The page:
Life Before 'Helicopter Parents'
When I think back on all of the combined dangers confronted in my youth, it’s a miracle that anyone of my generation is still alive to talk about it.
Don’t get me wrong. I have amazing parents. But by today’s standards, some of the things they subjected me and my sisters to constitute child endangerment.
Take the free summer basketball camp they made us attend at an alternative high school in Syracuse, N.Y., for example. To get there, we had to cut through a densely wooded and desolate forest. (All while wearing cardboard in the bottom of our high-tops and walking a mile uphill – both ways.)
But our more pressing fear was of the other campers – some of whom were in-between stints in juvie. Seriously.
Based on ability, my sisters and I got assigned to different groups. Unfortunately for me, I was tall and a decent basketball player, which resulted in my (mis)placement amongst the highest skilled players – all of whom were ridiculously bigger, better and badder than me. Whereas they looked and played like Allen Iverson, I was, comparatively, not even worthy of holding the man’s water bottle.
I was a minority in all ways at this camp. In my group, I was the only girl, the only Caucasian and the only one who showed up with a really cute, matching outfit and a coordinating bow in their hair. No one had informed me that the preferred choice of headwear was a nude stocking.
At first, my comrades didn’t acknowledge me. Even at the conclusion of camp, a week later, nobody, beyond the counselors, addressed me by name. I was dismissively dubbed, “The Girl” by my fellow ballers as they dripped sweat on, dunked over and knocked me around under the basket. There was only one guy charitable enough to occasionally pass me the ball; otherwise I just ran up and down the court like some wayward apparition.
I learned a lot that summer. Some of it basketball-related. But most of it – new swear words, slang and the lowdown on which 7-Elevens were best for shoplifting. Every day, we took a lunch break, and on a couple of those days, a kid or two wouldn’t return because they’d get picked up for heisting something at a convenience store. It was sort of scary (but admittedly, titillating, also) to a sheltered and naive Catholic school girl.
In spite of my nightly harangues related to my scarring basketball camp experience, my parents wouldn’t let me quit. My dad claimed it was “character-building” and that I just needed to “gut it out.” Come to think of it, he tried to tell us the same thing years earlier when my family was picnicking and nearly attacked by a herd of bison.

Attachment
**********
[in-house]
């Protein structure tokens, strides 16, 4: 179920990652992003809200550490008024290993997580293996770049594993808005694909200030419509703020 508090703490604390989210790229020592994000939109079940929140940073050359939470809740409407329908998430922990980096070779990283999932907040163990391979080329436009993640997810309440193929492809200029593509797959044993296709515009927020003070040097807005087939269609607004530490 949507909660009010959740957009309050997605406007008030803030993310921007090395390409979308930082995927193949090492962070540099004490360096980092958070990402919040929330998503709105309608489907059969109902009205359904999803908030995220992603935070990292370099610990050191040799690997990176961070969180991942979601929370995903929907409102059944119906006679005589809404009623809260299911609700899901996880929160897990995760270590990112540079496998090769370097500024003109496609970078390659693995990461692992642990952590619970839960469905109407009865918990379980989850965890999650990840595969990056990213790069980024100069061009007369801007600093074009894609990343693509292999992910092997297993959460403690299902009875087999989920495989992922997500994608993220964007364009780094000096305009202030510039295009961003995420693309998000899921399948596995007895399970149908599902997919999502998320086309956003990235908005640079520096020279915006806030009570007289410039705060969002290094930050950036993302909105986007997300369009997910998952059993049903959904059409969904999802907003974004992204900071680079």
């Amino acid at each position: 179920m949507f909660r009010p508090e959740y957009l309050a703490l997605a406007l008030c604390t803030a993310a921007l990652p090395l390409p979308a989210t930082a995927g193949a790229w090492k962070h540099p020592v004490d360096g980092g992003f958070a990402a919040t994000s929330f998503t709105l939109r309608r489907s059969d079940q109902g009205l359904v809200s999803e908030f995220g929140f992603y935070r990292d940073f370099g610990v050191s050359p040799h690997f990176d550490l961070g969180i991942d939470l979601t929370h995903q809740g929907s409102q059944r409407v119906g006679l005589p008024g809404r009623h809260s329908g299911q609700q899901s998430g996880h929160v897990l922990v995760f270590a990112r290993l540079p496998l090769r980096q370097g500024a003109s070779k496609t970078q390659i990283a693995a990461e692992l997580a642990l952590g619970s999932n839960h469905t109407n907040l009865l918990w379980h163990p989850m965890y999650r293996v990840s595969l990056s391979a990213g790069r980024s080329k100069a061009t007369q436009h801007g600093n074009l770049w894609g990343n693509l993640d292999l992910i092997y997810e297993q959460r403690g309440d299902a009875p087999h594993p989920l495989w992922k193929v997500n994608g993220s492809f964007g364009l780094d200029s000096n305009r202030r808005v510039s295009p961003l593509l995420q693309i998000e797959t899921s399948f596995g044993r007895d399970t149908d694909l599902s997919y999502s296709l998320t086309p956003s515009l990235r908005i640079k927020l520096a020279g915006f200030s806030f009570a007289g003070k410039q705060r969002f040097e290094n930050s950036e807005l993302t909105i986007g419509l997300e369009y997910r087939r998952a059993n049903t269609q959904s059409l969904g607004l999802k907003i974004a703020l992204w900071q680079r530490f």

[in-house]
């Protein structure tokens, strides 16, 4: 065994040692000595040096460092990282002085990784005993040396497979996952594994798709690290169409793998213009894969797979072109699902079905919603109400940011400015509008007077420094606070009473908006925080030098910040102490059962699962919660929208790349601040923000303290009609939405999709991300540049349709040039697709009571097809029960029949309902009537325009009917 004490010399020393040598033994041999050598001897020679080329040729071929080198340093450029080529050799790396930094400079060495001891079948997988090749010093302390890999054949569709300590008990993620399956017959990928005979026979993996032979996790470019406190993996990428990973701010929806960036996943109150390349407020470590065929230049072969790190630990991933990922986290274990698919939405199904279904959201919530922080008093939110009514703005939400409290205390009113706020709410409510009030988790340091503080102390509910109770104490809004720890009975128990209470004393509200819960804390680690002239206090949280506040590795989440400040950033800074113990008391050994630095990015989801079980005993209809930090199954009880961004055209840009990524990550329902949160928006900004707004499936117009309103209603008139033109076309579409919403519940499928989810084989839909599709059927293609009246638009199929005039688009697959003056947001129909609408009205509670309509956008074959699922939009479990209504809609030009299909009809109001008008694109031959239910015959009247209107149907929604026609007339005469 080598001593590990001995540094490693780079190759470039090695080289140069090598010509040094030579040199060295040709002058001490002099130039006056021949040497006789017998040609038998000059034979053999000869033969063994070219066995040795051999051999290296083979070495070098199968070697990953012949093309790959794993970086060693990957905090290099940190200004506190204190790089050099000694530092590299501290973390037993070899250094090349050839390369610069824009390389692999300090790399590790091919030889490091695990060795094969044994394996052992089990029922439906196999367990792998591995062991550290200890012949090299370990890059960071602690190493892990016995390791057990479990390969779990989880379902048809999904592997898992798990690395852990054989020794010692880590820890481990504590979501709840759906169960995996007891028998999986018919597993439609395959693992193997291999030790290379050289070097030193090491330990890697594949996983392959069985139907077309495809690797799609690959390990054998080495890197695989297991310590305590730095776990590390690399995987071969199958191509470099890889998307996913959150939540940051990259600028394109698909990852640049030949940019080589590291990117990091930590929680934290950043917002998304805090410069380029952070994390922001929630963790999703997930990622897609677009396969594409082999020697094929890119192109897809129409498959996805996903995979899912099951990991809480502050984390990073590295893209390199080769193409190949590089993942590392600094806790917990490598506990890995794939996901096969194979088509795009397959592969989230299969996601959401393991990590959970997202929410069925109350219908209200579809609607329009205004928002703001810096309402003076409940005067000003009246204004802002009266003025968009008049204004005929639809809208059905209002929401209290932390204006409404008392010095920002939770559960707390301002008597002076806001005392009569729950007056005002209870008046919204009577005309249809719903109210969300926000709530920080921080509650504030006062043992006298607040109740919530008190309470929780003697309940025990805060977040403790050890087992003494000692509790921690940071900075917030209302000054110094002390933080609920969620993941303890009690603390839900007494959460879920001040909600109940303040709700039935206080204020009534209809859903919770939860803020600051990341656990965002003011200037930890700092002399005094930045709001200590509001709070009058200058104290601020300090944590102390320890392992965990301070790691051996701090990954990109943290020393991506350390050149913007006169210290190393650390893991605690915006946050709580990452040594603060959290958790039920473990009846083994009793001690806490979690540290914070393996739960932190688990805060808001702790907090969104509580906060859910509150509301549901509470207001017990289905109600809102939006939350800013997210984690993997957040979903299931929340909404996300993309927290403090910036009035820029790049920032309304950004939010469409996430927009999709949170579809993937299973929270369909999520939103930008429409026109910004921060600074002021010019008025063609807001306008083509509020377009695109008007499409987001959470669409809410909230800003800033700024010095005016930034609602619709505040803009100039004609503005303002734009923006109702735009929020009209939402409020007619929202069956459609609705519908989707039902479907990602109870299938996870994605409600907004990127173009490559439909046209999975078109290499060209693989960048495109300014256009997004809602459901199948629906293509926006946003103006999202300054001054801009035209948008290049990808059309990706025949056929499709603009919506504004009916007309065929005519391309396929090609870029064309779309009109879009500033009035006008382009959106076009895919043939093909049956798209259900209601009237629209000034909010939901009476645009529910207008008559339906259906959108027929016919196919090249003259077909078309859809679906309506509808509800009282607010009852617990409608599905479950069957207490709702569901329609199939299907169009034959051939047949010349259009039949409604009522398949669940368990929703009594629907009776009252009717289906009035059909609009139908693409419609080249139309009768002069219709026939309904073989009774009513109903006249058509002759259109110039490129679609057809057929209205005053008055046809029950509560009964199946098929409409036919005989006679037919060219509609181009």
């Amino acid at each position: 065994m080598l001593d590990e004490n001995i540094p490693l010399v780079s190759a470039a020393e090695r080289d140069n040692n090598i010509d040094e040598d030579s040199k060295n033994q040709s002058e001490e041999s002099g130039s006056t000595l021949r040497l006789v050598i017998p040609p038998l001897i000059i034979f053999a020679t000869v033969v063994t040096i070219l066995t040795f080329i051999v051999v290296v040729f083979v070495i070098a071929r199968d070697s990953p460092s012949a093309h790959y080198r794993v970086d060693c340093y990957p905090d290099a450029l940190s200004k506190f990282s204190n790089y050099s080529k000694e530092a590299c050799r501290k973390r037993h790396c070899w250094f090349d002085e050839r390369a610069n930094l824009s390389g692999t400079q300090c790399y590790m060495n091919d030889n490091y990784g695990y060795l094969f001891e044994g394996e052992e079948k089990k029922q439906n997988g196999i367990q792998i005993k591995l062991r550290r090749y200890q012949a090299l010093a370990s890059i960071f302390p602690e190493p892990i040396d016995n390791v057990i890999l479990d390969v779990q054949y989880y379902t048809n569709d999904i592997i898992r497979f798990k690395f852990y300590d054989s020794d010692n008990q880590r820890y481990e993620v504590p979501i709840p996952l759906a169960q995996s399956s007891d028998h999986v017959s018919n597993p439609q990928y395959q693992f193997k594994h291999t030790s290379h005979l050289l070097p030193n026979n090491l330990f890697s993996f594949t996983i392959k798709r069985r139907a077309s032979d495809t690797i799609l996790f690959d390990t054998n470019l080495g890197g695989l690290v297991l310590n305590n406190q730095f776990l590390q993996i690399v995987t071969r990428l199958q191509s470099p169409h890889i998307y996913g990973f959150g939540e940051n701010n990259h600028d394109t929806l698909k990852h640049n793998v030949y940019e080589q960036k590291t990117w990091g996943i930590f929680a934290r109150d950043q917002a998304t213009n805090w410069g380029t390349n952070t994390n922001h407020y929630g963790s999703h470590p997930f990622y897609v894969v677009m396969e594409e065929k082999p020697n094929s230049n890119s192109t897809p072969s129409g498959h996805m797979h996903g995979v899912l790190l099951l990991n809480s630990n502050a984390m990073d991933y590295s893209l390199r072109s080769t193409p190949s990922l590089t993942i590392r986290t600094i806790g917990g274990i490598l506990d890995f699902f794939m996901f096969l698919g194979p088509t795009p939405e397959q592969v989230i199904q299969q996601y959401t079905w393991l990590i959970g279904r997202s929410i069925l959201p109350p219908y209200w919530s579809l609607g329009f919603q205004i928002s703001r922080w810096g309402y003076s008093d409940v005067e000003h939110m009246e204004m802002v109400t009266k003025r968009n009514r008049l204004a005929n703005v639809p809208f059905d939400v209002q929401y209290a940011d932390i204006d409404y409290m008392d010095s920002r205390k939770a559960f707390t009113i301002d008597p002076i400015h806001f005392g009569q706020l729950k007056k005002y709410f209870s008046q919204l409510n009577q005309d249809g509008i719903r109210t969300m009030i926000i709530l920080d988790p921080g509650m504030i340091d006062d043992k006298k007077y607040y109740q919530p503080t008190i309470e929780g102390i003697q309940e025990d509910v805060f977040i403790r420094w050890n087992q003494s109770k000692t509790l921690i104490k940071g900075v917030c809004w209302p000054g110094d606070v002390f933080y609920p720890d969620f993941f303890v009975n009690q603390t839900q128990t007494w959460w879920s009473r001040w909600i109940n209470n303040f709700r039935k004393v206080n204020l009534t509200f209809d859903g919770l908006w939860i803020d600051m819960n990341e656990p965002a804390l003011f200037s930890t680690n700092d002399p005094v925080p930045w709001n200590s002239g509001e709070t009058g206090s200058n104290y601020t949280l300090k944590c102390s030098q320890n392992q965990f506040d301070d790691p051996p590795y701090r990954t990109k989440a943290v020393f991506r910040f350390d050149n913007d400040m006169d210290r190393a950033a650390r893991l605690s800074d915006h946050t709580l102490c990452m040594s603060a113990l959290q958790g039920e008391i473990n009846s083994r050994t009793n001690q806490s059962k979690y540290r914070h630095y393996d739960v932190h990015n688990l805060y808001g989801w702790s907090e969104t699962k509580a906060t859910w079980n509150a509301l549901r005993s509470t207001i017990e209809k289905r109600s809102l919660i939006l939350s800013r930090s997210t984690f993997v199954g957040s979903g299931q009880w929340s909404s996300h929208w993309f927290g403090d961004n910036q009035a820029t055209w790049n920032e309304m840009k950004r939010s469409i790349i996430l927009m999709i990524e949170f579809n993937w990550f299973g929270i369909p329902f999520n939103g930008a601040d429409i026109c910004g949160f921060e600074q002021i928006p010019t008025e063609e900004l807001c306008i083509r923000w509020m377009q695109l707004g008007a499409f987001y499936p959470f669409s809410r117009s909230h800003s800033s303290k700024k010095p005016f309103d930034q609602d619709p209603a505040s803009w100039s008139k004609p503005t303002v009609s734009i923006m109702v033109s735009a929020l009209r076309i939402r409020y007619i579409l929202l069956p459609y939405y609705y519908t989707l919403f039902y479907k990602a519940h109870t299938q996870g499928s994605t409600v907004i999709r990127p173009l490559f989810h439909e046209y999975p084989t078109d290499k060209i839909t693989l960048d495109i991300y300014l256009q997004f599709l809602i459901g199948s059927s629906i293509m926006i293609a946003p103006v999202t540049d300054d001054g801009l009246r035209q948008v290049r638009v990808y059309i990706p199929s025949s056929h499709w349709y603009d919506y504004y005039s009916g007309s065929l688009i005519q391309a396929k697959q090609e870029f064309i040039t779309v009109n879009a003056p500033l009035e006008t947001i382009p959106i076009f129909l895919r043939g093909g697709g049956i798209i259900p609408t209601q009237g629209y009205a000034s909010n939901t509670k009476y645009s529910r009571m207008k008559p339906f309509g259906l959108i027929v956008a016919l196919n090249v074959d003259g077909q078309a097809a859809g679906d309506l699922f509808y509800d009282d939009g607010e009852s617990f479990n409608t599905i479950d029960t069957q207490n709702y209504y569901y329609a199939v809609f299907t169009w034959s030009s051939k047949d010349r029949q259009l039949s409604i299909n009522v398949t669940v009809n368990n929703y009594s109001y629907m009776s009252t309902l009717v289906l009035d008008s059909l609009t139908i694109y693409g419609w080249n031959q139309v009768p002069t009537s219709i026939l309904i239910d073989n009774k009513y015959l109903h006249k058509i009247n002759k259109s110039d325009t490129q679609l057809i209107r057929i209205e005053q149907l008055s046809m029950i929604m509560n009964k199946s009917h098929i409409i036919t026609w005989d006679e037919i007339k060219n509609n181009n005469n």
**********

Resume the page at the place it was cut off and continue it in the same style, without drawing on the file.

That happened when we lived in Oklahoma. We were on a family outing in the middle of nowhere, lunching at a picnic table, surrounded by tumbleweeds. Suddenly we were overcome by bison.
My mother instinctively and urgently grabbed us girls and scurried to the safety of the wood-paneled station wagon. My dad didn’t budge. He sat there, calmly biting into his white bread sandwich, while the buffalo roamed at home, (home) on the range. My freaked-out mother rolled the car window down a crack, as we kids screamed in terror, imploring my dad – who at this point, was flanked on every side by bison – to get in the car.
But unbeknownst to us, in addition to being foolhardy, our dad was also a Bison-Whisperer. He never left the picnic table or stopped eating, and within minutes, the bison continued on their merry way down the plain without stampeding him or disturbing any of the food.
Another time we kids unintentionally got put in harm’s way involved a family road trip from Colorado to Wisconsin. Due to work, our dad couldn’t join us on the trip, but to “ensure safety” he insisted on taking care of the loading (which involved copious amounts of criss-crossing bungee cords and some duct tape for good measure, I am sure) of the luggage atop the car.
Fast forward to hours later, mother and children barreling down the highway, hundreds of miles away from home. We felt a strong pull from the roof of the car that nearly lifted our vehicle off the road followed by a loud, cartoonish-sounding, “SPROOOOOIIIIIIIING!” Within seconds (as my mother unfurled some of the choice words I would hear again, years later, in the aforementioned basketball camp), all four of our (newly-purchased) tartan suitcases – now torn, with their contents emptied and blowing all over Route 66, artfully being dodged by our fellow road warriors – became visible in my mother’s rear-view mirror.
My mom yanked the car over to the shoulder of the road, invoking my dad’s name in vain the entire way, and attempted to retrieve our belongings between the lulls of the passing cars. Fortunately for us, a police officer quickly came to our aid and stopped traffic altogether so we could gather our ripped luggage and clothing. He also assisted my mother in getting the recently defiled luggage back atop the car in a more secure fashion.
When I think back on all of the combined dangers confronted in my youth – Wonder bread with crust intact, parents smoking in cars with windows rolled up, no car seats/seatbelts/bike helmets or sunscreen, being away from home all day until the street lights came on with no one having a clue or care as to where we were or what we were doing, eating hot dogs and grapes that hadn’t been cut into small pieces, etc. – it’s a miracle that anyone of my generation is still alive to talk about it.
In fact, it’s amazing we were even born. Looking through some of my parent’s old photos, the iconic image I best remember, from a Mad Men-era party they once hosted, is the shot of a woman who was visibly pregnant – a cigarette in her left hand and a martini in her right – slumped forward in a chair.
No wonder people had so many more kids back then and seemingly, such less stress. Helicopter parents, take note.